Uber and Lyft Drivers to Mayor Jenny Durkan of Seattle: We Don’t Want Your Stinkin’ Wage Standard!

 

It seems that, in her efforts to improve the lives of poor, overworked, and underpaid ride-share drivers, Mayor Durkan has proposed “wage standards” that the companies will be required to pay all their gig-economy drivers.  She reasons that those drivers are probably not earning enough, and are incurring many extra expenses brought on by (government-mandated) Coronavirus protective equipment and procedures, so their employers (See California AB5) must be mandated to pay them more.

Well, in response to that, a group of drivers called Drive Forward (called a rideshare coalition) had this to say:

Drive Forward, a nonprofit representing 2,000 members of the gig economy in the Seattle area, oppose the mayor’s minimum earning proposal, which is set at $16.39 per hour of work, and claim that it will threaten jobs and limit driver flexibility.

Members of the group spoke about how the mayor’s proposal is similar to legislation passed in New York City which has resulted in increased prices and decreased ride activity.

“We would like to see the city of Seattle not just copycat New York, which is an entirely different market than the city of Seattle,” said Michael Wolfe, the executive director of Drive Forward. “[Seattle] should be innovative, they should be thinking of new ways to address these issues.

Many of the drivers expressed how the legislation would take away from their flexibility to drive on their own schedule, which is why they chose to enter the gig economy in the first place.

“As a retired widow living on social security, the beauty of rideshare is the ability to turn on and off the app and decide to drive when and where I want to,” said Beverly Waters, a five-star driver on Lyft. “Mayor Durkan’s problematic legislation will force rideshare companies to impose and manage who is on the road at any given time because they will have to pay for all time and expenses as soon as a driver turns on the app.”

In a typical government-first attitude, the Mayor of Seattle can’t seem to understand that those drivers WANT to be independent contractors, earning what they want, when they want, and not being intent on full-time pay and benefits.  I find it encouraging that the drivers are standing up to her, even though she seems to be ignoring them, and will send her requirements to the city council next week.

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  1. lowtech redneck Coolidge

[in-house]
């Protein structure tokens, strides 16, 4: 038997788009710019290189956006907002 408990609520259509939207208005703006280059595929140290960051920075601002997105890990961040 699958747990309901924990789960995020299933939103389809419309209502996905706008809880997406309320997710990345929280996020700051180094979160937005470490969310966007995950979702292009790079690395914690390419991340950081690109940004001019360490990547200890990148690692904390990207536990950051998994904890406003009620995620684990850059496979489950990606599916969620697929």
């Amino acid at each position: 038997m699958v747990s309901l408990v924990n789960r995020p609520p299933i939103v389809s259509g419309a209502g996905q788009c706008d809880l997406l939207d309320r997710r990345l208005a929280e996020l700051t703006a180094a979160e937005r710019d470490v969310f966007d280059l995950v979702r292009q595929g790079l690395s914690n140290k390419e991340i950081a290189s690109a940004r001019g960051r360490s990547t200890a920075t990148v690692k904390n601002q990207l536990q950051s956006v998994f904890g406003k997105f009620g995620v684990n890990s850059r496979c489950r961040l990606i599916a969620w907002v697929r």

lowtech redneck
    @lowtech redneck

    Uber and Lyft have suspended operations in California over similar BS.

    • #1
  2. Percival Thatcher
    Percival
    @Percival

    Better even a poorly-paying gig than no gig at all.

    From Ace of Spades: both Uber and Lyft are terminating service in California as of tomorrow. California pulled the same stunt Jenny is pulling, and now the drivers have to find another revenue source.

    • #2
  3. RushBabe49 Thatcher
    RushBabe49
    @RushBabe49

    Yeah, it’s kind of hard to tax wages of $0.00.  Way to go, California.  I’m guessing that the legislature that passed AB5 was betting on Uber and Lyft caving.  Bad bet, it seems.

    • #3
  4. Jon1979 Lincoln
    Jon1979
    @Jon1979

    Check out the donations by any of Seattle’s cab companies to Mayor Durkan. Austin’s city government got lots of cash from the cab firms there to get the council and mayor to try and hamstring Lyft and Uber back in 2016-17, albeit using slightly different tactics. Gov. Abbott and the Texas Legislature stepped it to put the kibosh on that, but I doubt Gov. Inslee would have any desire to do the same thing here, and more likely would be happy to go the AB5 route like in California.

    • #4
  5. Richard Fulmer Inactive
    Richard Fulmer
    @RichardFulmer

    RushBabe49: the Mayor of Seattle can’t seem to understand that those drivers WANT to be independent contractors

    I suspect that Mayor Durkan understands this just fine, but that the taxi companies and drivers control more campaign cash and votes.

    • #5
  6. Percival Thatcher
    Percival
    @Percival

    Richard Fulmer (View Comment):

    RushBabe49: the Mayor of Seattle can’t seem to understand that those drivers WANT to be independent contractors

    I suspect that Mayor Durkan understands this just fine, but that the taxi companies and drivers control more campaign cash and votes.

    They are going to honk off a lot of Uber and Lyft users.

    • #6
  7. DonG (skeptic) Coolidge
    DonG (skeptic)
    @DonG

    minimum wage laws are racist. 

    • #7
  8. MarciN Member
    MarciN
    @MarciN

    There is a way around these laws. The publishing industry has been dealing with them forever. The problems are as much federal as state. The big change is ObamaCare.

    It will fall to the drivers to prove that they are independent contractors. Uber and Lyft will most likely contract with a staffing agency of some kind to obtain that proof. These agencies, such as AgileOne, collect and store all of the information from the independent contractors, the most important of which is proof, using W9 and 1099 forms, that the contractor actually worked for at least three companies within a calendar year.